13. The system of claim 12 wherein the candidate set of authentication data comprises biometric data.
14. The system of claim 11 further comprising a transceiver module configured to transmit the candidate set of authentication data using at least one of the software components determined to be trustworthy.
15. The system of claim 14 wherein the candidate set of authentication data comprises biometric data.
16. The system of claim 11 wherein the agent module is further configured to determine if one or more software components are not trustworthy and the system further comprising
a transceiver module configured to request and receive one or more trustworthy software components having equivalent functionality as the software components determined not to be trustworthy.
17. A system for generating a trusted communication channel, the system comprising:
a client device comprising:
a task set for processing user authentication data; and
a set of software components for executing the task set;
a server in communication with the client device, the server having a reference set of authentication data;
a comparator module for comparing the retrieved reference set of authentication data with a candidate set of authentication data;
an agent module residing on the client device and configured to (i) determine if the software components are trustworthy, and only if so, to retrieve to the client device the reference set of authentication data, the agent module not retrieving the reference set of authentication data otherwise (ii) authenticate a user associated with the client device and if there is a sufficient match between the candidate set of authentication data and the reference set of authentication data (iii) provide a new task set based at least in part on the identity of the authenticated user.
18. The system of claim 17 wherein the reference set of authentication data comprises biometric data.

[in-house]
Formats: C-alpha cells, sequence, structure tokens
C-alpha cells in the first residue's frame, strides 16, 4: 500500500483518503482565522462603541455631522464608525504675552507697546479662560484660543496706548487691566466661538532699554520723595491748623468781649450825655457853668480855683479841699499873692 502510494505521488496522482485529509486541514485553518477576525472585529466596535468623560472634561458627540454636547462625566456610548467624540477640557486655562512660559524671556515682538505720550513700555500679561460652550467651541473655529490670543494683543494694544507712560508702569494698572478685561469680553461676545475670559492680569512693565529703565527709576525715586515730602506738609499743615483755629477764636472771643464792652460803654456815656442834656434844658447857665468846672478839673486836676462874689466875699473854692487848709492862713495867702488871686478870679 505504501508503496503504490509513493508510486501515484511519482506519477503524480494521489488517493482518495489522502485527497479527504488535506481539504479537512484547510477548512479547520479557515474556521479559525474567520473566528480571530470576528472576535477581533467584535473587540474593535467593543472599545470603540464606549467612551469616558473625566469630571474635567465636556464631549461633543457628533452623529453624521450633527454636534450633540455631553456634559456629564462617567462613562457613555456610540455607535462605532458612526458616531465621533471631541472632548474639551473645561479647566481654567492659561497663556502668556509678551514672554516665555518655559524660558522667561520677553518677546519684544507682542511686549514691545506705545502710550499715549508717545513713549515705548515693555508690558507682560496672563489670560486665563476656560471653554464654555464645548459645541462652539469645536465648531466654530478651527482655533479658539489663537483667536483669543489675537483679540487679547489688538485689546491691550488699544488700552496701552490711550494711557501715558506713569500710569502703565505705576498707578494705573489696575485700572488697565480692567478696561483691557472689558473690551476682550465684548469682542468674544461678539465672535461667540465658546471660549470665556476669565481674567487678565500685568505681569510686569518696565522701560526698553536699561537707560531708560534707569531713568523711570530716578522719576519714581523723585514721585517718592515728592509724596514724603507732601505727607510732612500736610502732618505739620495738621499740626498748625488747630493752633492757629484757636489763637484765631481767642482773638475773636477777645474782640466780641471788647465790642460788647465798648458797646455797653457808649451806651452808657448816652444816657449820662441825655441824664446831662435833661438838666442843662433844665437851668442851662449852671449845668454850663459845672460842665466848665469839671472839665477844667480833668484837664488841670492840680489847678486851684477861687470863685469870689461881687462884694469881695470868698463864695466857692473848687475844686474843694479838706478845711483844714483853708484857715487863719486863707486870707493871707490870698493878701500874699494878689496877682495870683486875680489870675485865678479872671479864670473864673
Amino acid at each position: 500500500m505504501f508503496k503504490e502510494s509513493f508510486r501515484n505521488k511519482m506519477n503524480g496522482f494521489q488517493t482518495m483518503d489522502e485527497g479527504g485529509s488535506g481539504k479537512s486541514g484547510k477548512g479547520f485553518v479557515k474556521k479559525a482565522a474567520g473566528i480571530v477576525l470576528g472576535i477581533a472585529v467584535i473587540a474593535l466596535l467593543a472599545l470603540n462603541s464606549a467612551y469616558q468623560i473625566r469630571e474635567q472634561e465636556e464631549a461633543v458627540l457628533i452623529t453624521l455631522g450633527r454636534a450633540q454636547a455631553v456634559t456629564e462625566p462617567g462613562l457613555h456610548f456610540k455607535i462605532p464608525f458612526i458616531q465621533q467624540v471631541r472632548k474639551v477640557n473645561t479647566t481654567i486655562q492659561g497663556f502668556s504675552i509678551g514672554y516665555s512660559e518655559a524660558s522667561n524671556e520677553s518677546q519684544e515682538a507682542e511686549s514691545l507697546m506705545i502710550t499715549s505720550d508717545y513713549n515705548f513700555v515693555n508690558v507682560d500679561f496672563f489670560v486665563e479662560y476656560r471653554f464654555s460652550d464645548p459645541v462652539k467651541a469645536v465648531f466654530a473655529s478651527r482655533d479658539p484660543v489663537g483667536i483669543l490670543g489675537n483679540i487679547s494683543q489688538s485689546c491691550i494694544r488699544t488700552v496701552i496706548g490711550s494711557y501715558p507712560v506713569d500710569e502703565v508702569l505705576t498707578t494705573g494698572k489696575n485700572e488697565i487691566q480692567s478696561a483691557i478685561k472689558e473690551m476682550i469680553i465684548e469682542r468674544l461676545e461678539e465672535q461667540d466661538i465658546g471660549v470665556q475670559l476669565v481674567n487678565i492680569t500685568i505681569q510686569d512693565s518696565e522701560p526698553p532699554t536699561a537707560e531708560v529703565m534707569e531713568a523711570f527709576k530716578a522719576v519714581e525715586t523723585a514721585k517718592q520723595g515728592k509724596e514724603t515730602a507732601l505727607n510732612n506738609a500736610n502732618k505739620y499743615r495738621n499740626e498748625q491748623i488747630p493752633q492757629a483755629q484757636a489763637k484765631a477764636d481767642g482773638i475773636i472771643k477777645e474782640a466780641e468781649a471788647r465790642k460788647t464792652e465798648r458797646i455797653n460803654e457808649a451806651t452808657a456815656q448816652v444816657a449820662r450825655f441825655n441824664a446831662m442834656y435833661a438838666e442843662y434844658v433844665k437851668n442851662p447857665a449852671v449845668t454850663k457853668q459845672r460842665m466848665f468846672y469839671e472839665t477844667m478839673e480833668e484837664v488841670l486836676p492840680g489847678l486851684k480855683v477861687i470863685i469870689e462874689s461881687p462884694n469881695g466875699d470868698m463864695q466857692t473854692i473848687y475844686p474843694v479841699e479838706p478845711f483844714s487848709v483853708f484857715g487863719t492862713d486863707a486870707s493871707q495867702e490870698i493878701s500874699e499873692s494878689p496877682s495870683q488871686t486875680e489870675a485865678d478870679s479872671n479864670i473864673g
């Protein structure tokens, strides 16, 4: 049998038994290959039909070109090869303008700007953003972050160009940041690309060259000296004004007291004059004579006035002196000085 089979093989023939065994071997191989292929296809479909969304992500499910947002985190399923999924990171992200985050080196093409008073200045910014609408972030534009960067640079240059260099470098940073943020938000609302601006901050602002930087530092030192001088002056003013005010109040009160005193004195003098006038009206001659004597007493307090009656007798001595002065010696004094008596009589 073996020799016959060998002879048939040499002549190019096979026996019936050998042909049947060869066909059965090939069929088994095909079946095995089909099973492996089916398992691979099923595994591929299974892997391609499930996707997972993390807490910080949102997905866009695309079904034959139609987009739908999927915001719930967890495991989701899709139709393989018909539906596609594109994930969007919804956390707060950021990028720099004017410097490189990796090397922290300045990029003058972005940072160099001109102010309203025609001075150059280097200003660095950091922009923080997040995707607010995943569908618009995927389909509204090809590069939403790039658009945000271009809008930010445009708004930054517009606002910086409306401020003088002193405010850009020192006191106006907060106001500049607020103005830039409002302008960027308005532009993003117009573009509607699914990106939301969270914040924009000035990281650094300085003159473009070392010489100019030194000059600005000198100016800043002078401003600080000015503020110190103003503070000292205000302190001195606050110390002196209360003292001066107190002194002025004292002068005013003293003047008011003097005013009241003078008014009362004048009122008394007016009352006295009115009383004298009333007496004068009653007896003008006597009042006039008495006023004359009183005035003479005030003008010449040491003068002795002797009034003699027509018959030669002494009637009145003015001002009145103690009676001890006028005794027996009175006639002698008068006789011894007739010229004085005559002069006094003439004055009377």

19. The system of claim 17 wherein the agent module is further configured to determine if one or more software components are not trustworthy and the server further comprises:
a transceiver module configured to transmit substitute software components having equivalent functionality as the software components determined not to be trustworthy.
20. The system of claim 19 wherein the transceiver module is further configured to allow transmission of an application program for execution on the client device based on the comparison by the comparator module.
21. The system of claim 17 wherein the agent module is further configured to retrieve the candidate set of authentication data using one or more software components determined to be trustworthy.
22. The system of claim 21 wherein the candidate set of authentication data comprises biometric data.
23. The system of claim 17 further comprising a transceiver module configured to transmit the candidate set of authentication data using one or more software components determined to be trustworthy.
24. The system of claim 23 wherein the candidate set of authentication data comprises biometric data.
25. The system of claim 23 wherein the agent module is further configured to determine an additional set of software components for executing the new task set and to determine if the additional set of software components are trustworthy.
26. The system of claim 17 wherein the server further comprises an electronic vault.
27. The system of claim 17 wherein an electronic vault comprising one or more realms having one or more vaults having one or more folders.
28. An article of manufacture having computer-readable program portions embodied thereonfor generating a trusted communication channel with a client, the article comprising:
a computer-readable program portion for determining a task set for processing user authentication data;
a computer-readable program portion for determining a set of software components for executing the task set;
a computer-readable program portion for determining if the software components are trustworthy;
a computer-readable program for providing a reference set of authentication data to a client if the software components are determined to be trustworthy and not providing the reference set of authentication data otherwise;
a computer-readable program portion for comparing, on the client, the reference set of authentication data with a candidate set of authentication data and a computer-readable program portion for authenticating a user associated with the client and, if there is a sufficient match between the candidate set of authentication data and the reference set of authentication data, providing a new task set based at least in part on the identity of the authenticated user.
Description
CROSS-REFERENCE TO RELATED APPLICATIONS

This application claims the benefit of and priority to the co-pending U.S. Provisional Application Ser. No. 60/291,900, filed May 18, 2001, entitled “Network-Based Biometric Authentication,” the entirety of which is incorporated herein by reference.

FIELD OF INVENTION

The invention relates generally to biometrics. More specifically, in one embodiment, the invention relates to systems and methods for using biometric authentication over a network.

BACKGROUND